Bethmoora hail from the land of Peter Schmeichel and Carlsberg. No, not Manchester…Denmark. Thresholds is Bethmoora’s debut full length release, and follows their demo and a split with Dorre, both released back in 2016. It comes courtesy of Sludgelord Records here in the UK, and Black Voodoo Records and minoRobscuR elsewhere on our insignificant globe.
The title of the first track says it all really – indeed this review could have just consisted of this title; it gives a far more accurate picture of what it sounds like than I could ever describe… And For Eternity They Will Devour His Flesh.
If this sounds like a quote from Clive Barker’s Hellraiser to you, then you’re already on the right lines. Thresholds is the aural equivalent of being lashed by a cenobite for forty four minutes! It’s a slow and drawn out exercise in musical pain. Anyone with a fear of guttural gargled vocals, and a wall of overdriven filth, should swiftly head in the opposite direction. This isn’t for the faint-hearted…
The opening track could only ever be described as relentlessly bleak, and the fourteen minute long Keeper treads the same hellishly sludgy path. With the third track Painted Man, Bethmoora open their wings and with this comes varied tempos, some standout drumming, and what for me is the most effective track on the album.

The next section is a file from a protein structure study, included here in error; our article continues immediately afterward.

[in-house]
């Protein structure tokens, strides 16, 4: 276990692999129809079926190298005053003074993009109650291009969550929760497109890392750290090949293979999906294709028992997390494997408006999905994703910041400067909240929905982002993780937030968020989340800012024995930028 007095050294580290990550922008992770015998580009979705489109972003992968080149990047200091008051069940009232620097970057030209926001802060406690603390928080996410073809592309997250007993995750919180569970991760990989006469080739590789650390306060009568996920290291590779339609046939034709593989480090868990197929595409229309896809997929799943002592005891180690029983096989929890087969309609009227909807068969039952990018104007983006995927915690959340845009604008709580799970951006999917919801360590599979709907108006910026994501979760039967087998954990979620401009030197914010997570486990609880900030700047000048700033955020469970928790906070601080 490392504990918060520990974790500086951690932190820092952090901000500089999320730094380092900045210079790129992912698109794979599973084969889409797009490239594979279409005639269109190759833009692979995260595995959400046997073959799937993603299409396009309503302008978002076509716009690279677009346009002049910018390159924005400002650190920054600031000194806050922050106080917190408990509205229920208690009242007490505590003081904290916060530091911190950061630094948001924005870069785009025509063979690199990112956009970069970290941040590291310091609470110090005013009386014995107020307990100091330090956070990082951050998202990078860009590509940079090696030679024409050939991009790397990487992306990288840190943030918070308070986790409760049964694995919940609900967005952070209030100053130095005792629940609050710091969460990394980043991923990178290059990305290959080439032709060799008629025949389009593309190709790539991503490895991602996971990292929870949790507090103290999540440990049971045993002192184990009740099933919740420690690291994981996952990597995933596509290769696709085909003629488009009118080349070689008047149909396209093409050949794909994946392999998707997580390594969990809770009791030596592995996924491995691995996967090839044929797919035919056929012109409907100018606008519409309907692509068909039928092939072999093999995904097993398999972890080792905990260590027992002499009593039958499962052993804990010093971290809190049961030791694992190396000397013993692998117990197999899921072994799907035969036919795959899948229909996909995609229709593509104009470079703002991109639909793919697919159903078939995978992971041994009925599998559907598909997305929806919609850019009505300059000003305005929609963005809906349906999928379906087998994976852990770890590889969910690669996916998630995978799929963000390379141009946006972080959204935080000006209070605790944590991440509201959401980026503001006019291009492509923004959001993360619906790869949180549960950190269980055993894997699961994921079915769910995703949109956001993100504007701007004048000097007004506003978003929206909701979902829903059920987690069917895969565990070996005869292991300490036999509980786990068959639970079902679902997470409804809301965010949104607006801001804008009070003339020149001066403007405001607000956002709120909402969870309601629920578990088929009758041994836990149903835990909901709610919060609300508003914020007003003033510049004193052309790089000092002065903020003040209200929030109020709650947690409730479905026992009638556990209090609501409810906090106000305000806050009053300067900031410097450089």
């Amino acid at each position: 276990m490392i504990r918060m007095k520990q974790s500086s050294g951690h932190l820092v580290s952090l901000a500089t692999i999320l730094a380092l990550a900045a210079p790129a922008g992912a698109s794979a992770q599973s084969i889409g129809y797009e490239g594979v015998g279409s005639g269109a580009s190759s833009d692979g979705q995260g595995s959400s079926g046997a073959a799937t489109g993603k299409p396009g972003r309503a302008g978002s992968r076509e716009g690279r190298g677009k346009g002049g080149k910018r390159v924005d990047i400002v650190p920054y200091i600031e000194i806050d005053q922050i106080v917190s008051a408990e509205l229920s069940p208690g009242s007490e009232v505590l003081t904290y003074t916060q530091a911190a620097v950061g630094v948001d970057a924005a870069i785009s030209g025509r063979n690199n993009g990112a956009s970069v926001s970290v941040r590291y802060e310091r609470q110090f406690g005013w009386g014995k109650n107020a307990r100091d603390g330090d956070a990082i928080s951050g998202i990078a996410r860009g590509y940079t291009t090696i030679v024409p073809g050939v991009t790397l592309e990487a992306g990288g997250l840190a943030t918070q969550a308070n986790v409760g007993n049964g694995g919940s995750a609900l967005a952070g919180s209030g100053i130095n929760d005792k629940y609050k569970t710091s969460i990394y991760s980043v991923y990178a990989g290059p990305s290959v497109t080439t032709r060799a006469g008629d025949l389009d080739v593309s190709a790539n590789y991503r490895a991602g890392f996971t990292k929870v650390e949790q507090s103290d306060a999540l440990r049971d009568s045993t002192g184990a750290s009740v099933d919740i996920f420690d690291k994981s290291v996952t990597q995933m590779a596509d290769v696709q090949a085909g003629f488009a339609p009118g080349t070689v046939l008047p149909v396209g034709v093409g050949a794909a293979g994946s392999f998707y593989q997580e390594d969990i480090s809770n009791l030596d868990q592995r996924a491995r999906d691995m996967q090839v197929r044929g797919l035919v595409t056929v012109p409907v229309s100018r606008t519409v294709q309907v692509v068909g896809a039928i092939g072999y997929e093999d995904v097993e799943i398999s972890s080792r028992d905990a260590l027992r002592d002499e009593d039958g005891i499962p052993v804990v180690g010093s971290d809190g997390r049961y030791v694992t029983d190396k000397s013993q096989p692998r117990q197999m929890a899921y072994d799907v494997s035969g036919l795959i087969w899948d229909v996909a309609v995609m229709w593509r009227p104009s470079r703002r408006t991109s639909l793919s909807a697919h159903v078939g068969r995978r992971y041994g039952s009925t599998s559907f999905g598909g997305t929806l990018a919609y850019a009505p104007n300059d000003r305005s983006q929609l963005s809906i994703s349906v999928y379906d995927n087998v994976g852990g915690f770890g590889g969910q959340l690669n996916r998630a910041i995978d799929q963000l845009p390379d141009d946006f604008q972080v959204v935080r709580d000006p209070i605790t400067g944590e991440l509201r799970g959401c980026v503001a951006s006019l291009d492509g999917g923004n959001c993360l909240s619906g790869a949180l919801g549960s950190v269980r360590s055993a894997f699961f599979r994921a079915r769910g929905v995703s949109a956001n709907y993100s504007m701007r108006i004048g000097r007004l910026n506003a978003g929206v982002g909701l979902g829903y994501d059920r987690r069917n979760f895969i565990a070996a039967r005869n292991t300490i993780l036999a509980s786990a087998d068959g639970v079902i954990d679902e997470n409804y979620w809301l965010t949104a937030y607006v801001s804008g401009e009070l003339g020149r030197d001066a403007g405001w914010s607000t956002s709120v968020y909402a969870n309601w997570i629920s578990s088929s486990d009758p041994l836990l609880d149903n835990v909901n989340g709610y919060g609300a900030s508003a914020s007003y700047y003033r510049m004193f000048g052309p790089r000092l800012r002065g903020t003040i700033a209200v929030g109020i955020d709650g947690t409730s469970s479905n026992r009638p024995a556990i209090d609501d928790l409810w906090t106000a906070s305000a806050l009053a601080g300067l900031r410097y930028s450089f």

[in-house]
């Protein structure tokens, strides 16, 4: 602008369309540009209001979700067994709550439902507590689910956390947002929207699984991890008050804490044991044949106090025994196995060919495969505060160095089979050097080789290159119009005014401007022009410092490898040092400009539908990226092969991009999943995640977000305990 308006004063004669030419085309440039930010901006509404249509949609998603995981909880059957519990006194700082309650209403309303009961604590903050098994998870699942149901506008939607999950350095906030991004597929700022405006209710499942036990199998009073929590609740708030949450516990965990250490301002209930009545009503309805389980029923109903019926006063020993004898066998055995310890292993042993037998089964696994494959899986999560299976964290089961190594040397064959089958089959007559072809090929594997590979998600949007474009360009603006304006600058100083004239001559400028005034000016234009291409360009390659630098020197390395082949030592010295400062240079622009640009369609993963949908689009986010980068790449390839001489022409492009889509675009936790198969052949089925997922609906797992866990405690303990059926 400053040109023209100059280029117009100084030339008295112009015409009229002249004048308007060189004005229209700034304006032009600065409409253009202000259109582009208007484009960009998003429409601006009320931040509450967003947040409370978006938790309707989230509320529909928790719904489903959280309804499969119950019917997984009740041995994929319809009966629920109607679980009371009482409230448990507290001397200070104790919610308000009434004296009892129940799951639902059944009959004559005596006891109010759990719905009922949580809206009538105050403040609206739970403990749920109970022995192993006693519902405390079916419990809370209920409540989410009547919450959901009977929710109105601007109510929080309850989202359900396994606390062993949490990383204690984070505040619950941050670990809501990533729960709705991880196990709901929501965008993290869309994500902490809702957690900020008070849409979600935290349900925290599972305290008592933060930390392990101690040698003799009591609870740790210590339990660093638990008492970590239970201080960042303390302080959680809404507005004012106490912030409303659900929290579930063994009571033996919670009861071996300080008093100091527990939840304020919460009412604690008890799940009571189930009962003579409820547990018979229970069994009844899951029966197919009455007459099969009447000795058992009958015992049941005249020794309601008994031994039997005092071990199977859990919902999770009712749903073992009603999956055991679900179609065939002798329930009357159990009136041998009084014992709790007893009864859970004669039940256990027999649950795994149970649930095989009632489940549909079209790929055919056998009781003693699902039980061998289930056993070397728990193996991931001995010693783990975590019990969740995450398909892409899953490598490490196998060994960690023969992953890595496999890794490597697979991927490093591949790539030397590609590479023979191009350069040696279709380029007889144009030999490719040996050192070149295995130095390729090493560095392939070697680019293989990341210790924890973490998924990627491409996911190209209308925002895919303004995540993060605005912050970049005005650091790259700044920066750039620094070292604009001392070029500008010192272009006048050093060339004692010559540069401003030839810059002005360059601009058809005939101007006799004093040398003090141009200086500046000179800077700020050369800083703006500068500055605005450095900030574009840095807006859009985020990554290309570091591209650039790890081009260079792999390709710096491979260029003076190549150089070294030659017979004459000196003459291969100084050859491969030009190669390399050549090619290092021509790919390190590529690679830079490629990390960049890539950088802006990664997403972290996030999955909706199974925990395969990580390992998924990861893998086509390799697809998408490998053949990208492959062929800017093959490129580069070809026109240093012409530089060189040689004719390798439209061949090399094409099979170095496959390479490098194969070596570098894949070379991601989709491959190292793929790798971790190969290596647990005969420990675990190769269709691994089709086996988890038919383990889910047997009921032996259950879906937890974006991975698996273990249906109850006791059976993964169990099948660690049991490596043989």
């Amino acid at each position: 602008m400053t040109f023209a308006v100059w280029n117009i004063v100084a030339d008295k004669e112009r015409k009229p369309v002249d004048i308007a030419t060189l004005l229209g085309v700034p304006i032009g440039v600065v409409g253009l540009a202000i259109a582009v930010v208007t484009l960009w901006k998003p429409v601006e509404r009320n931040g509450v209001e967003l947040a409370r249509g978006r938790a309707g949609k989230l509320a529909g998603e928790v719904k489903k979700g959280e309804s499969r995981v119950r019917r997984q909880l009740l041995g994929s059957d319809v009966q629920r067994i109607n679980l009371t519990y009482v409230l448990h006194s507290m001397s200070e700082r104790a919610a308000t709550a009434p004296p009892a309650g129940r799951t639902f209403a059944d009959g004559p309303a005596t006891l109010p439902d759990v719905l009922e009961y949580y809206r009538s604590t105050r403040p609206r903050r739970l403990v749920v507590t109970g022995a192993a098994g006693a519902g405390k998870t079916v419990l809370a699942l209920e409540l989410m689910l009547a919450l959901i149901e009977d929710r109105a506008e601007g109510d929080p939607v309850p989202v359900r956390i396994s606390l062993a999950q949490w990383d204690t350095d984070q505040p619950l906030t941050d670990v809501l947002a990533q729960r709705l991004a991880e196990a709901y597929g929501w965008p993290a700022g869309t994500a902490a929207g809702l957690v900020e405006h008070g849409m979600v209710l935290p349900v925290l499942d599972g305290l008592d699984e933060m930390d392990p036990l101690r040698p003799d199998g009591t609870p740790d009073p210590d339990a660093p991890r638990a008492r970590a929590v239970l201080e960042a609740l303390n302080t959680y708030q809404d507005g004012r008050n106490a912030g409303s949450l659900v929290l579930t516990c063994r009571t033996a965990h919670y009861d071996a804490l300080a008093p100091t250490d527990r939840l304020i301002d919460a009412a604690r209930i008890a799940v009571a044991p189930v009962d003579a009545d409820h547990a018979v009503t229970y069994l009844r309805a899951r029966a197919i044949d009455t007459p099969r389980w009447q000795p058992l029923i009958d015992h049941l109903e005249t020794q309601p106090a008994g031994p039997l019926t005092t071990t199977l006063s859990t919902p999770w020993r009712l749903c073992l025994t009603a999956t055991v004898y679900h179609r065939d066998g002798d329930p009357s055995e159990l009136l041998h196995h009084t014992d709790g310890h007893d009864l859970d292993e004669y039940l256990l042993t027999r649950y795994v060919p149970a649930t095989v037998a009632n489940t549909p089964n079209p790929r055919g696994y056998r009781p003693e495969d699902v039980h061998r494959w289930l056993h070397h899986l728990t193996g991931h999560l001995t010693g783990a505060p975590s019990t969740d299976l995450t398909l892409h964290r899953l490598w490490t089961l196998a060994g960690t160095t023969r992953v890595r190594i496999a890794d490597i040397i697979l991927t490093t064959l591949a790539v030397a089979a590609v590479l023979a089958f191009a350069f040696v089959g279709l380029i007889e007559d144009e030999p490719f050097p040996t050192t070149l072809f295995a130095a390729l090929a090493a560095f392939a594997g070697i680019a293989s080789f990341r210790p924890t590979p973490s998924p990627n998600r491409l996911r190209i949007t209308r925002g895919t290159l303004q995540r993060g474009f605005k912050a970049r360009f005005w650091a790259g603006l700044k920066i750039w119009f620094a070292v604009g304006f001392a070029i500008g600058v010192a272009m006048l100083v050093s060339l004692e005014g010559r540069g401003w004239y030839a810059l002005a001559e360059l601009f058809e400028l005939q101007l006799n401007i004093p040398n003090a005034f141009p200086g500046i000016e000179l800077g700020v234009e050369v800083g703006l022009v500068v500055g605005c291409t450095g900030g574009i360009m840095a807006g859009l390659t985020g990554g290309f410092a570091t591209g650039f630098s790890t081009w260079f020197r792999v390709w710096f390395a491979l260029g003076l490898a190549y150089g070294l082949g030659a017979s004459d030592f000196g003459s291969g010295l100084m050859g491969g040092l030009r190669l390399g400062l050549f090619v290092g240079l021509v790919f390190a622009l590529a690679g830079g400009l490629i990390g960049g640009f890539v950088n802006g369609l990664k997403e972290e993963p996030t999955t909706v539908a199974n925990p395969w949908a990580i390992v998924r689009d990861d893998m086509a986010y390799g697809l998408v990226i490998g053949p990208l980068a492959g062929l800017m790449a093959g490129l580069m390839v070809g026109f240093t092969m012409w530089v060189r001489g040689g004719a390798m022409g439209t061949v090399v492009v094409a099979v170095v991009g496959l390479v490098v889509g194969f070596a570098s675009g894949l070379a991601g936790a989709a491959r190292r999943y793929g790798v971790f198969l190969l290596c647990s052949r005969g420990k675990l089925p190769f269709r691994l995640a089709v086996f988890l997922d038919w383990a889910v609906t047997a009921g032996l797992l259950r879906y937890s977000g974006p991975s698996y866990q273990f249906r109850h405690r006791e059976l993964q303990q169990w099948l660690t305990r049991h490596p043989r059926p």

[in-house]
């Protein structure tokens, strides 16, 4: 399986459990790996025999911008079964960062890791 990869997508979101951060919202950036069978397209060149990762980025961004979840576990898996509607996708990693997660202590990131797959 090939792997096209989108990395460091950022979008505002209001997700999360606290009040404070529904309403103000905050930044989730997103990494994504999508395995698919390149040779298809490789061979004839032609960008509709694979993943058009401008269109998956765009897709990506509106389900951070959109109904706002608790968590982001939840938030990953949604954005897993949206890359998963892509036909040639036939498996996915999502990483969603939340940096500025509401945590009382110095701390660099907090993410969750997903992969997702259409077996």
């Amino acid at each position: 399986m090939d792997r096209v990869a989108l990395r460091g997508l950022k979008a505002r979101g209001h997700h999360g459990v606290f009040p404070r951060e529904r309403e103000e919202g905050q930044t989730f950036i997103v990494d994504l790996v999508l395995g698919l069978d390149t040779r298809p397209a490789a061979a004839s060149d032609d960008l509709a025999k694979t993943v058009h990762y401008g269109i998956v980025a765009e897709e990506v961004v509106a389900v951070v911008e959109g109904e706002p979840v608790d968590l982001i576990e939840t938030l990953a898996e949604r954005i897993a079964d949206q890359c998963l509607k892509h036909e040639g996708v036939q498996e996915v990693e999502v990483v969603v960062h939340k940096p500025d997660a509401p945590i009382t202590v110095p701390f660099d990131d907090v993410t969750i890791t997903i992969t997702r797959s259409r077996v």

Thresholds is the aural equivalent of being lashed by a cenobite for forty four minutes…
The fourth and final track, Lamentation introduces some more subtle guitar work, and whilst it remains massively heavy, there is also a sense of catharsis which is certainly completely absent during the album’s first two slabs of hatred. Lamentation brought to mind early Yob records, and such a comparison is only ever a good thing.
I’ve listened to Thresholds on a number of occasions over the last few weeks and my response to it has been equally strong every time, although the nature of the response was polarised. When I find myself in even a slightly negative mood, this is a record that takes hold and drags you through the darkness. However, on those odd occasions when I’ve felt even marginally upbeat, I’ve found myself disengaged from it, and a few times I’ve even turned it off and replaced it with something slightly less disturbing…like a snuff film.
You can judge this in one of two ways. Firstly, you could say that Thresholds is so good at what it does (unrelenting punches to the throat) that my backing away from it at certain times is a sign of success. The second way to judge this though, is that it doesn’t quite have that extra something special that actually brings the listener along with it. The very best music can not only enhance your mood; it can change it, and in this regard I feel this debut album falls slightly short of some of the very best in the genre.
A genre-defining album that will change the way you think about extreme metal?…no. The most oppressive and gruelling (in a cathartic way) album you’ll have heard this year?…probably.
Scribed by: David J McLaren